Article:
What does Darren “The Damage” Elkins need to do to prove he deserves some attention at featherweight?

Not surprisingly, more than just the man himself appears to be asking this question to no end these days, what with Elkins’ record of 4-0 since dropping to 145 pounds. Of course, his record can read as 3-1 from the eyes of those who felt Michihiro Omigawa spoiled Elkins’ featherweight debut, but unanimous decision wins over Tiequan Zhang, Diego Brandao and Steven Siler proved less controversial and more clear to spectators and experts alike.

Either way, the man earned clear wins in the division and even talked about UFC featherweight champion Jose Aldo, something that normally kills momentum for rising stars and contenders. Despite all of this, his bout with Canadian prospect Antonio Carvalho at UFC 158 in Montreal’s Bell Centre stands as a FX preliminary bout, albeit one that precedes a welterweight contest between “The Predator” Patrick Cote and “Vicious” Bobby Voelker.

After entering a division and notching four straight wins, most fighters either get a step up in competition or at least enter the title talk among MMA fans. Perhaps due to the cases of Ricardo Lamas and Chan-Sung Jung, or perhaps due to the blockbuster that will feature Aldo against “Showtime” Anthony Pettis, Elkins’ name currently does not come up in those talks.

Worse yet, with both men currently outside of the UFC’s featherweight top-10 ranks, and with no clear knowledge of whether a win puts Elkins close to a step-up in competition, the bout proves something of a lose-lose situation on paper for both Elkins and Carvalho. More than that, the recent cuts announced by the UFC all but confirm that close action-packed bouts must happen for fighters to remain on the roster.

Luckily for both men, they won’t need to abandon their proverbial “dates to the dance,” so fans of Carvalho’s striking will not leave disappointed, nor will the fans of Elkins’ wrestling and ground-and-pound. However, both men clearly must fight hard, if not finish, to stay on the roster. While it likely will not prove problematic for Elkins, a fifth straight unanimous decision verdict in Elkins’ favor does little to help his case, unless it proves impressive enough to land him a fight against a top-15 or top-10 featherweight.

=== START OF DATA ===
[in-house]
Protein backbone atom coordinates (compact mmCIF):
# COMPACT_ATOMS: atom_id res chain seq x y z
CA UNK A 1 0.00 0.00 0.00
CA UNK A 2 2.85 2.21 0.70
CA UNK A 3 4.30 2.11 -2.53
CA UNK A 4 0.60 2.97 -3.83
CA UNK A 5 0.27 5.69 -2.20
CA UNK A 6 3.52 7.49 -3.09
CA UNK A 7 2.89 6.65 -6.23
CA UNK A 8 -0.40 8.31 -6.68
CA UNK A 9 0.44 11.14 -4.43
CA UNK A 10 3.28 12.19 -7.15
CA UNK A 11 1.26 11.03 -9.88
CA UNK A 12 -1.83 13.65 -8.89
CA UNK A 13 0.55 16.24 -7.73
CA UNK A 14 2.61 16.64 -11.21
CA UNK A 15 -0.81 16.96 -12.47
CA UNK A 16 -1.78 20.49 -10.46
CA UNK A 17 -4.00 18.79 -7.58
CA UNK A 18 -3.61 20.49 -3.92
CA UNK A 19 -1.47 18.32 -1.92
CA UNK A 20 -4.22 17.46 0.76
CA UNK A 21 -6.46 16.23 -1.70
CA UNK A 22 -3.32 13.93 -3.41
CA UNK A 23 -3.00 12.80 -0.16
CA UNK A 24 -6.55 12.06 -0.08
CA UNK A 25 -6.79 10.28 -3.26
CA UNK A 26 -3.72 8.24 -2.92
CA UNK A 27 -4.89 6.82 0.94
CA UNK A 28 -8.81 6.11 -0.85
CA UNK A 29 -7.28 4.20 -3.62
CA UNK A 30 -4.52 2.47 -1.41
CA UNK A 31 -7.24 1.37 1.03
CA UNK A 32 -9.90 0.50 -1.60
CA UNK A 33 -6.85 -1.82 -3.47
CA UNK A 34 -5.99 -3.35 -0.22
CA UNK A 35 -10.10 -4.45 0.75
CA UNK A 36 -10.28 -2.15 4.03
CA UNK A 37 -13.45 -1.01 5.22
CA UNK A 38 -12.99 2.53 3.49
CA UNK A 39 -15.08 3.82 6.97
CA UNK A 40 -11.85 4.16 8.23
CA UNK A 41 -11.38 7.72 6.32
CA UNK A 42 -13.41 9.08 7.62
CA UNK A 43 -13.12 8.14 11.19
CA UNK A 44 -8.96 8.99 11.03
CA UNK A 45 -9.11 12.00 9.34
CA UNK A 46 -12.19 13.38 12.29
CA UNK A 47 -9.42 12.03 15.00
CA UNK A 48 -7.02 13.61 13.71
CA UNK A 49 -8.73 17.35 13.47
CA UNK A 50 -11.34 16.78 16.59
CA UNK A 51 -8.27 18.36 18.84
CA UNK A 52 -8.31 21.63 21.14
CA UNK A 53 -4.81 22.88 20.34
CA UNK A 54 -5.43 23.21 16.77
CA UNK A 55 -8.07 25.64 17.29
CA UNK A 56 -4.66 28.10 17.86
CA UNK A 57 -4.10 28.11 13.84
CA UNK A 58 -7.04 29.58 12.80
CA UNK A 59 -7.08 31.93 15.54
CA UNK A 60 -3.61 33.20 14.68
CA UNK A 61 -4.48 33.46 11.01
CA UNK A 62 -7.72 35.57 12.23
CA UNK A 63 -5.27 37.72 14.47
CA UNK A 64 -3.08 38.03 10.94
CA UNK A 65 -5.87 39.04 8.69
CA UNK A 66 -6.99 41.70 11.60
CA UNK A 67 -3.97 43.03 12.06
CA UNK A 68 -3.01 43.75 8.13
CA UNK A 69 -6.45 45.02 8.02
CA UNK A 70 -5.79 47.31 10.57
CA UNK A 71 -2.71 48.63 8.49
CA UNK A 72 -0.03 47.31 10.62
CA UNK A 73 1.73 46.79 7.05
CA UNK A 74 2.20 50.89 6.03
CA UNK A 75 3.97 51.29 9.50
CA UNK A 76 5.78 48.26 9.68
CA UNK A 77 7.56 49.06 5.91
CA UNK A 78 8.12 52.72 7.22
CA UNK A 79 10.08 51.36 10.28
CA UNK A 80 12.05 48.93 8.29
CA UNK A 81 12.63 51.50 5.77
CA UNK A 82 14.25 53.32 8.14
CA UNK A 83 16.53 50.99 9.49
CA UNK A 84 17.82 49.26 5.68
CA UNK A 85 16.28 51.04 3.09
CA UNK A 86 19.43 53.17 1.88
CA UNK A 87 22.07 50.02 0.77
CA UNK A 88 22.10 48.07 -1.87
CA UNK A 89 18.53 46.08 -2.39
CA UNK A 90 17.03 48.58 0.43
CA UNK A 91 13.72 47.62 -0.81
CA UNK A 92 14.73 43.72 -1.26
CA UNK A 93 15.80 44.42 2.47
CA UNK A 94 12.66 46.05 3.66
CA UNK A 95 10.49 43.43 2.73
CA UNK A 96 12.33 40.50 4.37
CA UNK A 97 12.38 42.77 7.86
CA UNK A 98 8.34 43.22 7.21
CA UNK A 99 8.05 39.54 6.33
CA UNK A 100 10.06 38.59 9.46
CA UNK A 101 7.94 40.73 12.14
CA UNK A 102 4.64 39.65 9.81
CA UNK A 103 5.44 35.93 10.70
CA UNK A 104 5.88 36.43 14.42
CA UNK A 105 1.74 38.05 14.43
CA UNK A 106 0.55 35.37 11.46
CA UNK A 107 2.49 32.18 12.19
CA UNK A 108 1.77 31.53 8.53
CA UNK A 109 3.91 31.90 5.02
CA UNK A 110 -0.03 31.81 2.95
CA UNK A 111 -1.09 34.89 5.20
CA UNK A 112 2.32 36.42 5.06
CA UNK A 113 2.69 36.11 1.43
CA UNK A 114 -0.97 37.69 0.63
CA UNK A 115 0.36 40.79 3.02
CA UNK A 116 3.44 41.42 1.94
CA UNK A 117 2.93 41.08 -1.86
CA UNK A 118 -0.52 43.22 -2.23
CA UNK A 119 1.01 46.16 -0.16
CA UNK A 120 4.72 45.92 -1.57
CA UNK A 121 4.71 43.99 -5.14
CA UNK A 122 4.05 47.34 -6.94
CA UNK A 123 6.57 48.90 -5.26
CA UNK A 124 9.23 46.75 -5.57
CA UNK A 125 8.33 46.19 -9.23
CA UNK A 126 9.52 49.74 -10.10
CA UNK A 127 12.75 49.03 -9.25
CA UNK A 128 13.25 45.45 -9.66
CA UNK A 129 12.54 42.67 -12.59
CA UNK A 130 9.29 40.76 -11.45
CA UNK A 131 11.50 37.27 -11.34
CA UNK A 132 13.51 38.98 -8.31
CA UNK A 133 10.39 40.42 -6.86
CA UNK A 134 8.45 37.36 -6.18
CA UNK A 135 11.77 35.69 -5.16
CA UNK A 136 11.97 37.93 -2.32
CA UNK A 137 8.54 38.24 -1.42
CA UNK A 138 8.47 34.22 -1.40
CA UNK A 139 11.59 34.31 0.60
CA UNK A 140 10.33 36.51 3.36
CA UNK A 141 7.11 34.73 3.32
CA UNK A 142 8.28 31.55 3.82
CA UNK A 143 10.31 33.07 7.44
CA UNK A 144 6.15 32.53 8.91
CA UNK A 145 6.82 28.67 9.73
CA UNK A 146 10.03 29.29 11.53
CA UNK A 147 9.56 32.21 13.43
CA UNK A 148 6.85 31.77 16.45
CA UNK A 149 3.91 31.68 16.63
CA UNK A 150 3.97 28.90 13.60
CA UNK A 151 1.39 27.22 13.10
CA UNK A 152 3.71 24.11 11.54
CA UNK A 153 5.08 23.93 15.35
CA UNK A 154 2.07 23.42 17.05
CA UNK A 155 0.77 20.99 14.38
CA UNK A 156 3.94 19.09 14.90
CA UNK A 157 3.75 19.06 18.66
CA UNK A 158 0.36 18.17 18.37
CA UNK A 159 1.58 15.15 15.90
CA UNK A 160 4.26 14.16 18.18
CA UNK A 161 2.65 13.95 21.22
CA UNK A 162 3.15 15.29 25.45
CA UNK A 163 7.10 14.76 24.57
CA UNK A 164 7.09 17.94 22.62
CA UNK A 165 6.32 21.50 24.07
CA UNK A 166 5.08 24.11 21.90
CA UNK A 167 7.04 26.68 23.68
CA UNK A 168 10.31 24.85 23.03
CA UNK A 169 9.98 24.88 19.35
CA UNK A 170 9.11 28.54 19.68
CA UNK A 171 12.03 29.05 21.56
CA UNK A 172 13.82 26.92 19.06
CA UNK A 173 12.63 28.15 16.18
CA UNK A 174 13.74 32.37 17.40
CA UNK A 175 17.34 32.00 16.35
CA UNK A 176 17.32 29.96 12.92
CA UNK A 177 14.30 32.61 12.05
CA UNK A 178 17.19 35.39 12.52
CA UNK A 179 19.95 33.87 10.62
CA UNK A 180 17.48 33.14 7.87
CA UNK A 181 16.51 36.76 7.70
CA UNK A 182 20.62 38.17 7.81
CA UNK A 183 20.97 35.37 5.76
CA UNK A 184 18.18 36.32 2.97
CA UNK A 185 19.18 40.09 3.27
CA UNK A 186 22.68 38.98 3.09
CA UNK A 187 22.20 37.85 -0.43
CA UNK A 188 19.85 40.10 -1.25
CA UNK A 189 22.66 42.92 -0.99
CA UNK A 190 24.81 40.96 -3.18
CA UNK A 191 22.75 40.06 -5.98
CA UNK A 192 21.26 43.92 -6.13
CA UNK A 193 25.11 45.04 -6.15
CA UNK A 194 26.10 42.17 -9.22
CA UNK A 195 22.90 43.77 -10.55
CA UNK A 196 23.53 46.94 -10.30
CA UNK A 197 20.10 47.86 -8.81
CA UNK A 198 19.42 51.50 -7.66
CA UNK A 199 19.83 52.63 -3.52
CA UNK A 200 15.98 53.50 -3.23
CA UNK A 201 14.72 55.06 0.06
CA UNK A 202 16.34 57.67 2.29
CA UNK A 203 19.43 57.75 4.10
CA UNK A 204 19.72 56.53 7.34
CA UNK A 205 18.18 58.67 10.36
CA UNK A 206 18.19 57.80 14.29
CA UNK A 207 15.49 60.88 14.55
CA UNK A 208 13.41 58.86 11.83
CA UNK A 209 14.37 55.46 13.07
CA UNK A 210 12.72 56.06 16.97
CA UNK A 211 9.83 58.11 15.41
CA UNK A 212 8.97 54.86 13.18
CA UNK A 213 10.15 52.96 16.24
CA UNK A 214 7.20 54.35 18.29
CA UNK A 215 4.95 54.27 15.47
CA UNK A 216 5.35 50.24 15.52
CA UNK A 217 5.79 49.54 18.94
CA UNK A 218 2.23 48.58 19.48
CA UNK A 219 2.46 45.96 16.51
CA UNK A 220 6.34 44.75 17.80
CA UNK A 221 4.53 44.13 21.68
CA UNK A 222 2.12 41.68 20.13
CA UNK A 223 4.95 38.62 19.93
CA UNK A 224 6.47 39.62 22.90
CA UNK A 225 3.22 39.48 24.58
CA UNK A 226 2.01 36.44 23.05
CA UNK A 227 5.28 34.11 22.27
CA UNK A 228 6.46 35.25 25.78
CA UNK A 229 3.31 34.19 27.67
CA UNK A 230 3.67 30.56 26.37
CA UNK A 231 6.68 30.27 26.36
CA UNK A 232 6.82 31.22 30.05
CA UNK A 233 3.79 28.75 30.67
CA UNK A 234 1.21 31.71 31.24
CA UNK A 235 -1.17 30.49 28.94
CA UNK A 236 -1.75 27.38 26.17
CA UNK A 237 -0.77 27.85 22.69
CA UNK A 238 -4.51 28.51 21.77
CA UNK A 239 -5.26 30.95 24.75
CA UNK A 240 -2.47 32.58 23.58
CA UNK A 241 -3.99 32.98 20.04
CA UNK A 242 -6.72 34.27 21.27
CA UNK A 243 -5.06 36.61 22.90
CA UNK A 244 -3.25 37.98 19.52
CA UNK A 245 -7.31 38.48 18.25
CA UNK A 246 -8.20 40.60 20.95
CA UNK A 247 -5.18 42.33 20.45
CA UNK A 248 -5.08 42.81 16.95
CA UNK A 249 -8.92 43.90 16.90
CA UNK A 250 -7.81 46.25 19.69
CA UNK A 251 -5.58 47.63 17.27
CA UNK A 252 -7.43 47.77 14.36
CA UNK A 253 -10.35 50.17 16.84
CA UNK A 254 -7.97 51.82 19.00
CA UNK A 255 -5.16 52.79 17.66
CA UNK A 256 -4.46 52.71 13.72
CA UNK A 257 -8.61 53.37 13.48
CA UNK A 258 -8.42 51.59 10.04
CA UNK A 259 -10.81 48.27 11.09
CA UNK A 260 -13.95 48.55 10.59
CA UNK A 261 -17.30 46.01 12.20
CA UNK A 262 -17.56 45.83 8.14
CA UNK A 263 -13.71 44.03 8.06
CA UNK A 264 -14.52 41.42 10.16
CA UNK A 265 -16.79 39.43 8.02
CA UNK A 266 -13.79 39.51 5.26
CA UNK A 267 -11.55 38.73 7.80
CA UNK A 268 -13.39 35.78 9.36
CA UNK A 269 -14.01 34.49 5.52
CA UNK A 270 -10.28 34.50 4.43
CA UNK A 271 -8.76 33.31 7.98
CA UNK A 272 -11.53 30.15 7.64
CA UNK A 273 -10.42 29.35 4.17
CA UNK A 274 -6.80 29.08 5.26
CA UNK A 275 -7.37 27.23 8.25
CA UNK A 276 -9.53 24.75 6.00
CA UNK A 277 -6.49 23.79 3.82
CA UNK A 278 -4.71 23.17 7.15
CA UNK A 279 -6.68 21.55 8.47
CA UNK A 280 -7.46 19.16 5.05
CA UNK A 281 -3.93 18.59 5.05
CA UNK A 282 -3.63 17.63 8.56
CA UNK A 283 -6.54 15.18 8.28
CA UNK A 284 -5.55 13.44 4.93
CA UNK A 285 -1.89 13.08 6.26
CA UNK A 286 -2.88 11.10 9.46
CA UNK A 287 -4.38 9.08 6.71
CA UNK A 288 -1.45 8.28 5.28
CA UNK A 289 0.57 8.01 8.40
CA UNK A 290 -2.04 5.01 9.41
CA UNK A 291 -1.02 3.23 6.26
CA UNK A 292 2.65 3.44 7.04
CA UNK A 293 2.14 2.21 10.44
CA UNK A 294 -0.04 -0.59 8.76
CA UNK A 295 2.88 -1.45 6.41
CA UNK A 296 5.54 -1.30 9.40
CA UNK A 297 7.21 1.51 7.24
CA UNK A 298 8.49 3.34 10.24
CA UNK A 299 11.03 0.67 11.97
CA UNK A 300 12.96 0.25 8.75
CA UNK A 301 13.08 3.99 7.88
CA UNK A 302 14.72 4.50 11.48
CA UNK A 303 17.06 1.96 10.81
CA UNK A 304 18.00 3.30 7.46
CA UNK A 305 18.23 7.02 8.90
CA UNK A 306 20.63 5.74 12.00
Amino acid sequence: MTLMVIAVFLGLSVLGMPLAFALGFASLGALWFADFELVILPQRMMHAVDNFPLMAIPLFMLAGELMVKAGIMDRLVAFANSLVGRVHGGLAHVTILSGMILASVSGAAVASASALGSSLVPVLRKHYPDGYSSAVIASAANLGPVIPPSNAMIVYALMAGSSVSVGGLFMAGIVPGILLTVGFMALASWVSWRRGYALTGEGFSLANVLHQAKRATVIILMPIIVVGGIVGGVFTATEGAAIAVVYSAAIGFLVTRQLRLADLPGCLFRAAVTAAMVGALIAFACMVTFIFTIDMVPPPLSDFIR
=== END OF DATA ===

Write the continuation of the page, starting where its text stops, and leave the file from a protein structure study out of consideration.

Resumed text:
This returns us to the original question with a fully defined answer. We asked what Elkins needs to do to prove he deserves some attention at featherweight, and within one argument for “The Damage” lied the answer.

Elkins knows he needs a win over a significant opponent to keep his name alive in the title talks, but to get that step up in competition, he needs to keep piling on the victories at featherweight. Incidentally, he needs to defeat Carvalho in more impressive fashion than he did Brandao, Siler or Zhang.

Does defeat mean finish? It can pay dividends to hand Carvalho his third career loss by a form of TKO, but Elkins does not need to hunt for a finish against someone who threatens to neutralize his wrestling in the way that Carvalho does. If Elkins senses that he can find it, he should make the attempt. As long as he leaves no doubt that his crack at the top-tier of the division files itself under “long overdue,” he can earn the chance to cement his status as a top contender.

Of course, Elkins does possess the tools needed to threaten many in the division, especially those with proven ground games that opt to strike, but he won’t claim that he holds the dark-horse label any more than anyone else, because, quite frankly, he knows that fighting his way to the top will pay more dividends than calling out the champion before the time actually comes.

Other contenders likely held more weight in their claims towards the top tier of their division than Elkins does in his, so we will hold off on saying Elkins must stand as the most underrated and overlooked contender ever. But until Carvalho or someone else beats him, he will remain a contender in his division, and he will pose possible problems for Aldo down the line.

Again, though, he needs to prove he can beat all the guys knocking on the door to a title shot before he can knock on that same door. To prove his case, he can start with Carvalho in Montreal, and if he defeats him more impressively than he ever thought about doing to his previous foes, the higher-profile fights will come in time.

Photo: Darren Elkins (James Law/Heavy MMA)

About The Author

Dale De Souza
Staff Writer

Dale De Souza is a 22-year-old kid straight out of Texas, who grew up around Professional Wrestling but embraced the beauty of Mixed Martial Arts and Combat Sports at a young age. Dale is a Featured Columnist at Bleacher Report MMA, a writer at The MMA Corner.